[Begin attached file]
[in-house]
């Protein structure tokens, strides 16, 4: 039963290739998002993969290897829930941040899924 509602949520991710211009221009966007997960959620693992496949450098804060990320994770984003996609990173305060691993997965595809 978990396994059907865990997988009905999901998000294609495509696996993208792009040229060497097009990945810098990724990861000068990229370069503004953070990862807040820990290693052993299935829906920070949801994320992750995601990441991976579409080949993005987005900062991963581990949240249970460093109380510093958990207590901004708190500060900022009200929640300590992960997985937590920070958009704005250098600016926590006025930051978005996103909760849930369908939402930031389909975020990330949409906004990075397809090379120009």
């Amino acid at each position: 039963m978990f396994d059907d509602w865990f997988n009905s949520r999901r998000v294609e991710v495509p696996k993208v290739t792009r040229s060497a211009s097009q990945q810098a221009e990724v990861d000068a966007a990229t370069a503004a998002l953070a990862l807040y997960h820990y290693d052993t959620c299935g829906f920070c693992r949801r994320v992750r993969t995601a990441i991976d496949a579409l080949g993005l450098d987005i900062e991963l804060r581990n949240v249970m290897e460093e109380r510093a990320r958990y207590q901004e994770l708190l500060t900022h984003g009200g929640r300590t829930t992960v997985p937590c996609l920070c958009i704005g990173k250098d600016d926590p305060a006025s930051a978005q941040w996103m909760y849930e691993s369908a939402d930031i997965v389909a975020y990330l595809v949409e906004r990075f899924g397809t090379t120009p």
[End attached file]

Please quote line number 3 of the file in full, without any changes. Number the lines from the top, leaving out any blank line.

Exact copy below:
């Amino acid at each position: 039963m978990f396994d059907d509602w865990f997988n009905s949520r999901r998000v294609e991710v495509p696996k993208v290739t792009r040229s060497a211009s097009q990945q810098a221009e990724v990861d000068a966007a990229t370069a503004a998002l953070a990862l807040y997960h820990y290693d052993t959620c299935g829906f920070c693992r949801r994320v992750r993969t995601a990441i991976d496949a579409l080949g993005l450098d987005i900062e991963l804060r581990n949240v249970m290897e460093e109380r510093a990320r958990y207590q901004e994770l708190l500060t900022h984003g009200g929640r300590t829930t992960v997985p937590c996609l920070c958009i704005g990173k250098d600016d926590p305060a006025s930051a978005q941040w996103m909760y849930e691993s369908a939402d930031i997965v389909a975020y990330l595809v949409e906004r990075f899924g397809t090379t120009p």